Afghan factions reach agreement on power sharing
The months long controversy over who won the election run off for Afghanistan president appears to have ended with both sides in the dispute agreeing to a power sharing arrangement.
With most foreign troops leaving by the end of the year, one might argue that the contentious dispute was like two captains arguing over who would be in charge of the Titanic.
Nevertheless, the deal is done and Afghanistan will have something like a government, although definitions in this case are fluid.
Afghanistan's rival presidential candidates signed a deal on Sunday to share power after months of turmoil over a disputed election that destabilized the nation at a crucial time as most foreign troops prepare to leave.
Ashraf Ghani, a former finance minister who will be named president, embraced rival Abdullah Abdullah after they signed the power-sharing agreement at a ceremony watched by outgoing president Hamid Karzai, and broadcast live from the presidential palace.
The new administration faces huge challenges in fighting an emboldened Taliban-led insurgency and paying its bills amid plummeting tax revenue.
It will also face significant difficulty in improving the lives of ordinary Afghans who face hard times as aid flows fall and as contracts with the NATO-led coalition dry up as most foreign troops leave by the end of the year.
The accord was swiftly welcomed by Washington. U.S. Secretary of State John Kerry had helped broker negotiations between both sides over the past two months.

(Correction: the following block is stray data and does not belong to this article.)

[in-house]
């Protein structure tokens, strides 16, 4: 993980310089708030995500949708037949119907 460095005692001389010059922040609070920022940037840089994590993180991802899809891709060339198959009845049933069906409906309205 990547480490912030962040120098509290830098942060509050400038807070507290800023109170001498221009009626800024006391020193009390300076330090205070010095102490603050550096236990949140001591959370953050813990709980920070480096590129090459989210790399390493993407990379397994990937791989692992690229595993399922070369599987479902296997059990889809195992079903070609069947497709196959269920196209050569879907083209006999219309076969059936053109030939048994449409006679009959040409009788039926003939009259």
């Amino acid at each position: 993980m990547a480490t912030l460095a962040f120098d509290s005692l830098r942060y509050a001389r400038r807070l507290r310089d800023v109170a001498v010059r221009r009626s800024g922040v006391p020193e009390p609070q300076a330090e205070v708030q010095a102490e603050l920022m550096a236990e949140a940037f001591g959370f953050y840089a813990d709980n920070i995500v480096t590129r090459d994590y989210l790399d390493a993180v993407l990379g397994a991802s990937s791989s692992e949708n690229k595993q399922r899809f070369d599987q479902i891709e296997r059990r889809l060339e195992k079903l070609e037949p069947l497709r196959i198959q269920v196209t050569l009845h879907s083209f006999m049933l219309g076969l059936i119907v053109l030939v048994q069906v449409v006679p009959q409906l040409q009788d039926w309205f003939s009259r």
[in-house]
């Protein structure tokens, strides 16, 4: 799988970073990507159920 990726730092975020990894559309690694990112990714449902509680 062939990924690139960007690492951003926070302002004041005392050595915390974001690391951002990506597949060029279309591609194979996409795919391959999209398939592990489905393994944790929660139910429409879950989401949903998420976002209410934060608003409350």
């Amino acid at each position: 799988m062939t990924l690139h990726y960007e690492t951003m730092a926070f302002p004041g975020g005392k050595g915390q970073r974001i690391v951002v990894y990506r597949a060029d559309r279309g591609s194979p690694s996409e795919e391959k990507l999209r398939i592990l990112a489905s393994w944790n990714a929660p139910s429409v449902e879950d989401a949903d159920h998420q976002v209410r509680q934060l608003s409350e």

"This agreement marks an important opportunity for unity and increased stability in Afghanistan," said a statement issued by the office of the White House Press Secretary.
"We continue to call on all Afghans – including political, religious, and civil society leaders - to support this agreement and to come together in calling for cooperation and calm."
One of Ghani's first acts would be to sign a long-delayed bilateral security agreement with the United States, as he has previously declared support for the pact to allow a small force of foreign troops to remain in Afghanistan after 2014.
There is a risk that any instability could be exploited by neighbors, like Pakistan, whose past meddling in Afghan affairs have played a part in the conflicts that have dogged Afghanistan for decades.
Ghani, an ethnic Pashtun, and Abdullah, whose main support comes from the country's second largest ethnic group, the Tajiks, face as difficult task forging unity in a country riven by ethnic and tribal rivalries.
As the Russians and now the US has discovered, Afghanistan isn't really a "country" as we understand the term. It is a collection of warring tribes and ethnicities who make bargains of convenience with who ever is in power in Kabul. Most of the warlords who actually run Afghanistan will have to be bought off to cement their allegiance to the national government. Even then, their loyalty is suspect.
As for the Taliban, they appear to be waiting patiently for the US to leave when they may launch an offensive. Supplied with arms by our "friends" in Pakistan, the Taliban already possess large tracts of land from which they can launch attacks. The Afghan army, better than it was but still a huge question mark, would have to surprise a lot of observers to hold their own against the seasoned fighters in the Taliban.
The Afghanistan government may collapse at the first push by the Taliban. It may even fall appart sooner. This is not going to end well for the US.